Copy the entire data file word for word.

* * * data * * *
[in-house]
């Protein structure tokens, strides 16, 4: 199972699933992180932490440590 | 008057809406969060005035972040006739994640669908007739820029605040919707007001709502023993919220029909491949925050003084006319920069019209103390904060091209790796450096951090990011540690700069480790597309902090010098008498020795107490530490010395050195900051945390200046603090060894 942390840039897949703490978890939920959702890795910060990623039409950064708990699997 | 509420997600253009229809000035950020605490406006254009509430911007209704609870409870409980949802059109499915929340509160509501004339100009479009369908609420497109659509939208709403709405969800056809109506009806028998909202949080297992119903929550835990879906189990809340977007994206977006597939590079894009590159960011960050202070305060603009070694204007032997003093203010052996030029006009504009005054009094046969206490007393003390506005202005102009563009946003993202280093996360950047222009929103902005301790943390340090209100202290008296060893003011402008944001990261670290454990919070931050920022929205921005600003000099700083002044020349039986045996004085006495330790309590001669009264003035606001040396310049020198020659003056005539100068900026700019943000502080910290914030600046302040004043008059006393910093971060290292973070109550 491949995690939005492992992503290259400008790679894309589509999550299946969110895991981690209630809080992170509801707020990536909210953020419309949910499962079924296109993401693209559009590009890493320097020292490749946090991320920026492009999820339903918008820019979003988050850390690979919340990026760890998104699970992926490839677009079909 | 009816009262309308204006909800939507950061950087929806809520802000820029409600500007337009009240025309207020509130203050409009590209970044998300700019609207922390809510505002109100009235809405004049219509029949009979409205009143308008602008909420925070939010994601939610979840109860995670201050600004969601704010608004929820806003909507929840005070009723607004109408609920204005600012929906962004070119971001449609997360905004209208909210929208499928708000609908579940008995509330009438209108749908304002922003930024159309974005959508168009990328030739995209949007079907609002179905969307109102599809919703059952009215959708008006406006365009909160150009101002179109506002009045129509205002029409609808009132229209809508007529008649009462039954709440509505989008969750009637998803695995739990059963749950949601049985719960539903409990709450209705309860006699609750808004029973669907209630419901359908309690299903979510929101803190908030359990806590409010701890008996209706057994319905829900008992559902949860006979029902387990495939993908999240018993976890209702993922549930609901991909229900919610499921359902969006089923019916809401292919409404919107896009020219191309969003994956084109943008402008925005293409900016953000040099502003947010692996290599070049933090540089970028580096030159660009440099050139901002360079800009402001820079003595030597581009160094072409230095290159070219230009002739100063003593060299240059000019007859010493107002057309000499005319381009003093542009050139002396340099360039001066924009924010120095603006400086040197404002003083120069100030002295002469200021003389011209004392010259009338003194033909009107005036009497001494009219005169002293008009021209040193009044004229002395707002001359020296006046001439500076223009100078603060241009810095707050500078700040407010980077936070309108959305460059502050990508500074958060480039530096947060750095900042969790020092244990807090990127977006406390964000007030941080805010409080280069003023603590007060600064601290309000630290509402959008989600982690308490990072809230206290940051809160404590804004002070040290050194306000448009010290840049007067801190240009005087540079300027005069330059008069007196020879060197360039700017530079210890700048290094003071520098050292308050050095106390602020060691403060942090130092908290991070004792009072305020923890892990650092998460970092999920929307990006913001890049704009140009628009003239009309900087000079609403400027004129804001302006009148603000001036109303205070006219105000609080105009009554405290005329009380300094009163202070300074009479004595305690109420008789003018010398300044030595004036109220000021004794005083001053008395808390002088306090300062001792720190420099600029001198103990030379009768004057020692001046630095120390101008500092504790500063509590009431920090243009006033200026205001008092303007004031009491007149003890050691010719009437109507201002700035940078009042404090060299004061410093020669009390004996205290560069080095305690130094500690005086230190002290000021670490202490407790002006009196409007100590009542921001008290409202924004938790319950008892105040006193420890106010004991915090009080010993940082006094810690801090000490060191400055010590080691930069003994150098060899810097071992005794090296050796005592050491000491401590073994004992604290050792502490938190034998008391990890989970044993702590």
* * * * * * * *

[in-house]
């Protein structure tokens, strides 16, 4: 199972699933992180932490440590 | 008057809406969060005035972040006739994640669908007739820029605040919707007001709502023993919220029909491949925050003084006319920069019209103390904060091209790796450096951090990011540690700069480790597309902090010098008498020795107490530490010395050195900051945390200046603090060894 942390840039897949703490978890939920959702890795910060990623039409950064708990699997 | 509420997600253009229809000035950020605490406006254009509430911007209704609870409870409980949802059109499915929340509160509501004339100009479009369908609420497109659509939208709403709405969800056809109506009806028998909202949080297992119903929550835990879906189990809340977007994206977006597939590079894009590159960011960050202070305060603009070694204007032997003093203010052996030029006009504009005054009094046969206490007393003390506005202005102009563009946003993202280093996360950047222009929103902005301790943390340090209100202290008296060893003011402008944001990261670290454990919070931050920022929205921005600003000099700083002044020349039986045996004085006495330790309590001669009264003035606001040396310049020198020659003056005539100068900026700019943000502080910290914030600046302040004043008059006393910093971060290292973070109550 491949995690939005492992992503290259400008790679894309589509999550299946969110895991981690209630809080992170509801707020990536909210953020419309949910499962079924296109993401693209559009590009890493320097020292490749946090991320920026492009999820339903918008820019979003988050850390690979919340990026760890998104699970992926490839677009079909 | 009816009262309308204006909800939507950061950087929806809520802000820029409600500007337009009240025309207020509130203050409009590209970044998300700019609207922390809510505002109100009235809405004049219509029949009979409205009143308008602008909420925070939010994601939610979840109860995670201050600004969601704010608004929820806003909507929840005070009723607004109408609920204005600012929906962004070119971001449609997360905004209208909210929208499928708000609908579940008995509330009438209108749908304002922003930024159309974005959508168009990328030739995209949007079907609002179905969307109102599809919703059952009215959708008006406006365009909160150009101002179109506002009045129509205002029409609808009132229209809508007529008649009462039954709440509505989008969750009637998803695995739990059963749950949601049985719960539903409990709450209705309860006699609750808004029973669907209630419901359908309690299903979510929101803190908030359990806590409010701890008996209706057994319905829900008992559902949860006979029902387990495939993908999240018993976890209702993922549930609901991909229900919610499921359902969006089923019916809401292919409404919107896009020219191309969003994956084109943008402008925005293409900016953000040099502003947010692996290599070049933090540089970028580096030159660009440099050139901002360079800009402001820079003595030597581009160094072409230095290159070219230009002739100063003593060299240059000019007859010493107002057309000499005319381009003093542009050139002396340099360039001066924009924010120095603006400086040197404002003083120069100030002295002469200021003389011209004392010259009338003194033909009107005036009497001494009219005169002293008009021209040193009044004229002395707002001359020296006046001439500076223009100078603060241009810095707050500078700040407010980077936070309108959305460059502050990508500074958060480039530096947060750095900042969790020092244990807090990127977006406390964000007030941080805010409080280069003023603590007060600064601290309000630290509402959008989600982690308490990072809230206290940051809160404590804004002070040290050194306000448009010290840049007067801190240009005087540079300027005069330059008069007196020879060197360039700017530079210890700048290094003071520098050292308050050095106390602020060691403060942090130092908290991070004792009072305020923890892990650092998460970092999920929307990006913001890049704009140009628009003239009309900087000079609403400027004129804001302006009148603000001036109303205070006219105000609080105009009554405290005329009380300094009163202070300074009479004595305690109420008789003018010398300044030595004036109220000021004794005083001053008395808390002088306090300062001792720190420099600029001198103990030379009768004057020692001046630095120390101008500092504790500063509590009431920090243009006033200026205001008092303007004031009491007149003890050691010719009437109507201002700035940078009042404090060299004061410093020669009390004996205290560069080095305690130094500690005086230190002290000021670490202490407790002006009196409007100590009542921001008290409202924004938790319950008892105040006193420890106010004991915090009080010993940082006094810690801090000490060191400055010590080691930069003994150098060899810097071992005794090296050796005592050491000491401590073994004992604290050792502490938190034998008391990890989970044993702590």